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Feds ask Minn.  to update new school oversight plan

The new legislation, the Every Student Succeeds Act, replaced the controversial No Child Left Behind law and is the latest iteration of the Elementary and Secondary Education Act. Stock image.

ST. PAUL -- Minnesota has work to do on its new plan to grade public schools and ensure every student has the chance to succeed.

The U.S. Department of Education wrote to state Education Commissioner Brenda Cassellius in mid-December asking state leaders to clarify several points of Minnesota’s new school accountability plan under the federal Every Student Succeeds Act, or ESSA.

The new legislation replaced the controversial No Child Left Behind law and is the latest iteration of the Elementary and Secondary Education Act. The law was first passed in 1965 and is meant to ensure all students have access to an equitable education.

Federal officials asked Minnesota leaders to clarify the state’s plan in several ways. Most notably in:

  • How the state’s system of support for struggling schools decides if a school has improved enough to no longer need help and what happens to schools that do not show enough improvement.
  • How the state ensures students are not repeatedly taught by ineffective teachers.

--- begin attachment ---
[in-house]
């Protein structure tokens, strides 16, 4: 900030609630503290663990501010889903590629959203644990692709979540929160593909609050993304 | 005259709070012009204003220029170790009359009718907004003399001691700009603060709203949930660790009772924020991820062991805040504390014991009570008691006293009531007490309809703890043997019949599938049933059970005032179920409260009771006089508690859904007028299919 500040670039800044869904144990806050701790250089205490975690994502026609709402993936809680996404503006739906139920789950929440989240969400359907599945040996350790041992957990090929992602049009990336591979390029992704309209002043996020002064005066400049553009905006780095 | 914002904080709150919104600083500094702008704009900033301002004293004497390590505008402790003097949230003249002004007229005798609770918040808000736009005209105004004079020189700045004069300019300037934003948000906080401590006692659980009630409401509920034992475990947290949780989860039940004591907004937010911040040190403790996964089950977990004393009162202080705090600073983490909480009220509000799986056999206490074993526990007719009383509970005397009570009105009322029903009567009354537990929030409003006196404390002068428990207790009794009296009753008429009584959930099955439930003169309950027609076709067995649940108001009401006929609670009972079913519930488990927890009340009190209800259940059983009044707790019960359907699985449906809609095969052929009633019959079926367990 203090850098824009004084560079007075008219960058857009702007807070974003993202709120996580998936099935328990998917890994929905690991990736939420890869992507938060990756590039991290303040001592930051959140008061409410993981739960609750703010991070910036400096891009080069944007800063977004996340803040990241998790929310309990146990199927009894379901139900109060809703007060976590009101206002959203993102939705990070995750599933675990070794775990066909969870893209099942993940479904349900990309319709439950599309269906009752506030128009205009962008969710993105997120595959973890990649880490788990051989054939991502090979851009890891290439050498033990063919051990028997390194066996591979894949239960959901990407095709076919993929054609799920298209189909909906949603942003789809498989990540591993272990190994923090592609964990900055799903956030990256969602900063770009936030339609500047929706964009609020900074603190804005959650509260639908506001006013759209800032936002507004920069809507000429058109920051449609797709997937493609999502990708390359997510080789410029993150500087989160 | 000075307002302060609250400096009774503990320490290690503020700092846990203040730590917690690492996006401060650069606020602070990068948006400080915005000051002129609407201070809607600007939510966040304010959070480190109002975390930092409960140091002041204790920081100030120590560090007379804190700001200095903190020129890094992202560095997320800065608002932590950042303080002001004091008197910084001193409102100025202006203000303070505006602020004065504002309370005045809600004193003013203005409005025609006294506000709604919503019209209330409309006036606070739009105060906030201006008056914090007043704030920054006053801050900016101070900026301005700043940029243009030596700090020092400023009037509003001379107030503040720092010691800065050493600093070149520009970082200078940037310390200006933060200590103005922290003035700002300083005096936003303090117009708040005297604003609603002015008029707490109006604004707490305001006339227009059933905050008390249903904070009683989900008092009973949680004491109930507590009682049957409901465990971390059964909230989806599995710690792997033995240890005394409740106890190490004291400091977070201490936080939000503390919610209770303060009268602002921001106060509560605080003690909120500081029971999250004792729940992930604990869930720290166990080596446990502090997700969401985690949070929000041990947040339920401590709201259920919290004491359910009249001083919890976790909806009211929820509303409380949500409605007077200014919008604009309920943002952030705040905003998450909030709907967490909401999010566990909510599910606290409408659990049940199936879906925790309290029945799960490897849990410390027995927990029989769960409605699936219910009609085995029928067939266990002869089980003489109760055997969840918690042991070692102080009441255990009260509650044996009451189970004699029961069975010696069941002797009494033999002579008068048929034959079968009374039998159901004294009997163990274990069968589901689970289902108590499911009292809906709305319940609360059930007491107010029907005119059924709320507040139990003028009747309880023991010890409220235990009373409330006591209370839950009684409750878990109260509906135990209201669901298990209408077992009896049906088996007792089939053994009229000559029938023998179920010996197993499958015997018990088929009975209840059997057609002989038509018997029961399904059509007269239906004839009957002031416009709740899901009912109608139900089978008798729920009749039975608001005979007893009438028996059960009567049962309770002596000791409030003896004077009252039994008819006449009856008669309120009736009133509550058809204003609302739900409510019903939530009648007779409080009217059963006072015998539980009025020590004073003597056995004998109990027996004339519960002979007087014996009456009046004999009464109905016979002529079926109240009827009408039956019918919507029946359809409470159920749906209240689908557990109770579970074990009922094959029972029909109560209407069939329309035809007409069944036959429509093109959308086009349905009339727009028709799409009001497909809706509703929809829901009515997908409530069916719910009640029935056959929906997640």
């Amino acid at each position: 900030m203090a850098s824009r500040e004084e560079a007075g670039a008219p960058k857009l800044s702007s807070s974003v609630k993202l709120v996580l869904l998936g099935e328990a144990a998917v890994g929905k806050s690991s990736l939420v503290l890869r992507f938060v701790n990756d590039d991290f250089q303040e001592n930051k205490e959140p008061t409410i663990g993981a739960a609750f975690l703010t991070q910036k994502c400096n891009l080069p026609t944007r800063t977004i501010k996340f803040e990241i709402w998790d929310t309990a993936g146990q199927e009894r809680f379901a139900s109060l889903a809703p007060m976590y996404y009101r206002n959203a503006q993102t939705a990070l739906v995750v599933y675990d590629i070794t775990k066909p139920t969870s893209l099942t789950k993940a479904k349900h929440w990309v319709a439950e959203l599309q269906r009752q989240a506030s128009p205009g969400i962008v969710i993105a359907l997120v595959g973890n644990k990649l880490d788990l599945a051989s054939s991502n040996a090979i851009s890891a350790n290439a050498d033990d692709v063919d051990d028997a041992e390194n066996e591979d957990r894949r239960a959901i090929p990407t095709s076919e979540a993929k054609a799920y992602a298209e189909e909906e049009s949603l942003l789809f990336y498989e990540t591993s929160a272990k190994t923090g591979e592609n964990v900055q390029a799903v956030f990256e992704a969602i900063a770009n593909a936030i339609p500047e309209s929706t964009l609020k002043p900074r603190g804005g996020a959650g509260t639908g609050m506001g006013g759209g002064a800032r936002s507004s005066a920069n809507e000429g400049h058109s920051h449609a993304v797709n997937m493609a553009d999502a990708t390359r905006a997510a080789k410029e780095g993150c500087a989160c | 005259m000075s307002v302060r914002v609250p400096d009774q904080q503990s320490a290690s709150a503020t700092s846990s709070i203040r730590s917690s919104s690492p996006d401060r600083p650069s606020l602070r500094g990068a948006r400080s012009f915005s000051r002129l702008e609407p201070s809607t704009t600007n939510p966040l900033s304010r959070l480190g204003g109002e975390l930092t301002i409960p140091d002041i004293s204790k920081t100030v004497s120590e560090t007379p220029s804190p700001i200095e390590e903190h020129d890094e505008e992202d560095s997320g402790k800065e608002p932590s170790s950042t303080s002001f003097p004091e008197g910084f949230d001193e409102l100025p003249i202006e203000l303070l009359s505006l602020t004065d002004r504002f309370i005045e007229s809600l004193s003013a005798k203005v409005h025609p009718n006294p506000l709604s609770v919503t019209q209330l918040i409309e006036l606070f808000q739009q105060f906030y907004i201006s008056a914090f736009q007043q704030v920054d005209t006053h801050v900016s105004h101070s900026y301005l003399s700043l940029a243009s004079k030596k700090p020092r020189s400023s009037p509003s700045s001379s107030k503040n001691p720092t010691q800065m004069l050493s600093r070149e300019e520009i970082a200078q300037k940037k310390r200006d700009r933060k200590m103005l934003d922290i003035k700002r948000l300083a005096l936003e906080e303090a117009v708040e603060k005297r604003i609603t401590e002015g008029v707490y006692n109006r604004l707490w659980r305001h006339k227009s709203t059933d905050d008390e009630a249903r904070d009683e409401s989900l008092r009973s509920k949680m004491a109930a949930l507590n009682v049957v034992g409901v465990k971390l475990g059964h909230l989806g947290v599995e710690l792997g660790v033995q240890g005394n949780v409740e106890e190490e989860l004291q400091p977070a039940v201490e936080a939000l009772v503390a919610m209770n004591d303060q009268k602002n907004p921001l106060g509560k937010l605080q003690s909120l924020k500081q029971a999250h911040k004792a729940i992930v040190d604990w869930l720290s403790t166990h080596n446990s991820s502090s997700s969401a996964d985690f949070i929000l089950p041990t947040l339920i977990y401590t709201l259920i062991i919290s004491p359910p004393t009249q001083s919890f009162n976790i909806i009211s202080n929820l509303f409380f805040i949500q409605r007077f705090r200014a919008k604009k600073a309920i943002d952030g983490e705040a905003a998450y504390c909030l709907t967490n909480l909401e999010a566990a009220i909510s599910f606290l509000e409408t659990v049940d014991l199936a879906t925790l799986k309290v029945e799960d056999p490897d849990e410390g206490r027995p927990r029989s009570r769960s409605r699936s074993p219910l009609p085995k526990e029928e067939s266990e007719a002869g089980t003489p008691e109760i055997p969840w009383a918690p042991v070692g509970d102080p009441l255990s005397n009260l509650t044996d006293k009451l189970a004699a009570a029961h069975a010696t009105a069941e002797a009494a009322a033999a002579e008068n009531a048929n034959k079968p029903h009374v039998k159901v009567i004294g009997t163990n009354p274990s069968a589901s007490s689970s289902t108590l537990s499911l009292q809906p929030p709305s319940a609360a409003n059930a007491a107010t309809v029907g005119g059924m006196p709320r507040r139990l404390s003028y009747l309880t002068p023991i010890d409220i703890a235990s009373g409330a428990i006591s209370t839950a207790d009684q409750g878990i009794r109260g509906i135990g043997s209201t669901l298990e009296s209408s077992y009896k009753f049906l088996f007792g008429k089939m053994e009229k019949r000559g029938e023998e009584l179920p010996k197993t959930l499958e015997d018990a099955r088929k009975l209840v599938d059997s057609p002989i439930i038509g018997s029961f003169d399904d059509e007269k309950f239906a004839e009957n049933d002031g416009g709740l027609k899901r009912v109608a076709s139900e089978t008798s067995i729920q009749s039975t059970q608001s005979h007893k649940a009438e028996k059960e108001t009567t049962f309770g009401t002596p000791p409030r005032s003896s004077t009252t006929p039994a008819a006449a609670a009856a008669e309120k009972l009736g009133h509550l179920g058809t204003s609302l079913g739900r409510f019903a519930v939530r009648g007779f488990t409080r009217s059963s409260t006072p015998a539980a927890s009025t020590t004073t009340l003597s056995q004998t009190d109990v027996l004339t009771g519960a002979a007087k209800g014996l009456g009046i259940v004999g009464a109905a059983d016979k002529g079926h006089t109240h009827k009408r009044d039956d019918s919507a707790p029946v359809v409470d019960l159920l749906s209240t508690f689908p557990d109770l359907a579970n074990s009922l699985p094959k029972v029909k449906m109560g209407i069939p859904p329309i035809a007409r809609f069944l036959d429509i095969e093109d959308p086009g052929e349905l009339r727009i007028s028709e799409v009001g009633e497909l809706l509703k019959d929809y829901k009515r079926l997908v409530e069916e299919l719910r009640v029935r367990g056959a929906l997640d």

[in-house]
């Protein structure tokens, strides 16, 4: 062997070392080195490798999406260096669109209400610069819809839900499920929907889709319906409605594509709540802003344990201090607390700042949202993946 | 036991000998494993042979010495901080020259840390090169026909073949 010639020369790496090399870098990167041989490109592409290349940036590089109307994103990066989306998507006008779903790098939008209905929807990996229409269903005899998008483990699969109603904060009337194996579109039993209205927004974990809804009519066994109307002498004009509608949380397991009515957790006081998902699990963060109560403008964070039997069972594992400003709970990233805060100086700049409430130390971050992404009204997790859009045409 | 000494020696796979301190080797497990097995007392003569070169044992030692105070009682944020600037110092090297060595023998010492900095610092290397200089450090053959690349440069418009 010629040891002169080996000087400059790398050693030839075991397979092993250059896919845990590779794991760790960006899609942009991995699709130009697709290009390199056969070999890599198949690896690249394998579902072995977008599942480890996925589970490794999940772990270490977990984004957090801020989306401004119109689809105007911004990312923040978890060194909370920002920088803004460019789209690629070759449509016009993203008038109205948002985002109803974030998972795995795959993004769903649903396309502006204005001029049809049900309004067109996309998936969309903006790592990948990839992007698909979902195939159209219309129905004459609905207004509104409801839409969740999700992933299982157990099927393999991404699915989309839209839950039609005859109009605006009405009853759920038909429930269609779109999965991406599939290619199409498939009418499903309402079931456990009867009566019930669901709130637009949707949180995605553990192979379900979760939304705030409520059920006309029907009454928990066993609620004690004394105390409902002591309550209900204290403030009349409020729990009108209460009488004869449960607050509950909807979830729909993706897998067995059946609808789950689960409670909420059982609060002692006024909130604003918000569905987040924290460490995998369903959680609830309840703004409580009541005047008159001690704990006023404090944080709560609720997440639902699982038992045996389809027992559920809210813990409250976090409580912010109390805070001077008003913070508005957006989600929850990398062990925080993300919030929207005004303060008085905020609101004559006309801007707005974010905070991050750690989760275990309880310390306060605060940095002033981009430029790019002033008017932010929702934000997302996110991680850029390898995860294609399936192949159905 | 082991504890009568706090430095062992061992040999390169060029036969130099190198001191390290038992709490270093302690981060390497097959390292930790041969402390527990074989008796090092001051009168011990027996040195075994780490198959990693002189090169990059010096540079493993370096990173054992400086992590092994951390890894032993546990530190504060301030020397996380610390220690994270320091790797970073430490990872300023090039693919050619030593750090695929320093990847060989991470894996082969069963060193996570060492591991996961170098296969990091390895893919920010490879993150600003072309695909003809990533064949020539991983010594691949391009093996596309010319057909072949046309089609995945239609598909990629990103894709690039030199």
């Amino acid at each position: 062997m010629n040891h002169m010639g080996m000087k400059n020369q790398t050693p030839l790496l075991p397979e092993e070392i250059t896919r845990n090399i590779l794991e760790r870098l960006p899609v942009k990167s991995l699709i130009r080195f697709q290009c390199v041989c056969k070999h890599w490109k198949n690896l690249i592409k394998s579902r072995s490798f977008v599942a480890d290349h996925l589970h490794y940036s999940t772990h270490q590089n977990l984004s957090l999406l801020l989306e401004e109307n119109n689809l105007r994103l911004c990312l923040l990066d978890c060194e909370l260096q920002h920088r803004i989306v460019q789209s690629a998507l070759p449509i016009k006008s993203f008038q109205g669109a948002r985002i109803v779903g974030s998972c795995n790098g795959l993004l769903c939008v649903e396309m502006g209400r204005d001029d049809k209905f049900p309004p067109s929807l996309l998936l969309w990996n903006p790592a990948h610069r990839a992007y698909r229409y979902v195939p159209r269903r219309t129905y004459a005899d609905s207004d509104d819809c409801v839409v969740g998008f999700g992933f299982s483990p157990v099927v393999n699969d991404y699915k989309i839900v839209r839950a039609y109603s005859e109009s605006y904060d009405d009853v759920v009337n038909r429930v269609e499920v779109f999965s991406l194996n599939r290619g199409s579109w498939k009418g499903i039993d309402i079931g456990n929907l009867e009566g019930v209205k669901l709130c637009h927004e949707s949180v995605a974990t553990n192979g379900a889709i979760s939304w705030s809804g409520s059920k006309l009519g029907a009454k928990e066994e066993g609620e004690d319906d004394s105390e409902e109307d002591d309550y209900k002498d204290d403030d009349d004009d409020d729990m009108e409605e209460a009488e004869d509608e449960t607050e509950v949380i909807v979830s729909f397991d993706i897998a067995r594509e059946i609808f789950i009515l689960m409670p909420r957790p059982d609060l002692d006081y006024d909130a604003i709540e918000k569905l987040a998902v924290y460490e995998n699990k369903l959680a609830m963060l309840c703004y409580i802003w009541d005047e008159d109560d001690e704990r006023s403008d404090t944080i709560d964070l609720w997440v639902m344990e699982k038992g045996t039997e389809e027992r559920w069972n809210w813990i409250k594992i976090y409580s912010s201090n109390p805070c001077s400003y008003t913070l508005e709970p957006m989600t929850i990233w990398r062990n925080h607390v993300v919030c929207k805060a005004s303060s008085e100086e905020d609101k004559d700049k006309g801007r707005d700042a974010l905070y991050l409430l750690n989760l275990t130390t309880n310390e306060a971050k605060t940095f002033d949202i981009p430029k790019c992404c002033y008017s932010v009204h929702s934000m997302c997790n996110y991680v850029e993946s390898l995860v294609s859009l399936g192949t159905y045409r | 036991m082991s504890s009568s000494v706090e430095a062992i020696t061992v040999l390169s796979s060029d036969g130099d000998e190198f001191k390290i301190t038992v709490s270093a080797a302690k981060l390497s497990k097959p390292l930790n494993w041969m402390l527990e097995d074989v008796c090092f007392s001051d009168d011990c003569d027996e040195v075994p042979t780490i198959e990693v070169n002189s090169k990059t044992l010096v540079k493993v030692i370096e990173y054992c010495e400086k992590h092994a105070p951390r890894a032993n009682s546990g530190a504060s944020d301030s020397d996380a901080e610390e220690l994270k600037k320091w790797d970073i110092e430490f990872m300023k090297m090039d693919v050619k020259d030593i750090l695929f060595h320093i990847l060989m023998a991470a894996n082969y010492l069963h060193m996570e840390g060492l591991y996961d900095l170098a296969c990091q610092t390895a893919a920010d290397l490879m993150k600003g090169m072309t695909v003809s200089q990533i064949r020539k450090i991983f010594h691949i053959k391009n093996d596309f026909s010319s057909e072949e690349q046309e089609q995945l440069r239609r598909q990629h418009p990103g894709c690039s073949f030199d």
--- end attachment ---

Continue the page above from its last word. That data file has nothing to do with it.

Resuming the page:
Those concerns were reflected in an October letter to federal education officials from the Republican leaders on the Minnesota House education committees. The lawmakers asked the state’s plan be returned for further clarification of those and other issues.

Federal officials’ December request for more information did not include questions about one of the other criticized portions of the oversight plan: how the state identifies struggling schools.

The “funnel system,” or decision tree, proposed by the state would use criteria like academic proficiency, student growth, graduation rates, progress with students learning English and an evolving measure of overall school quality.

Critics have said the proposed system is too confusing and could lead to unintended consequences like school leaders focusing on improving the performance of a small group of struggling students in order to be free of increased state oversight.

The new state oversight plan has also been questioned over how it will report results in a clear and transparent way to parents. The state’s reporting system is still under development.

A bulletin from the state Department of Education sent to educators and other stakeholders Dec. 22 characterized the federal feedback as mostly positive. State leaders have until Jan. 3 to respond to federal officials questions although they could request an extension.

The state’s new school oversight system is expected to be implemented in 2018.

The St. Paul Pioneer Press is a media partner with Forum News Service
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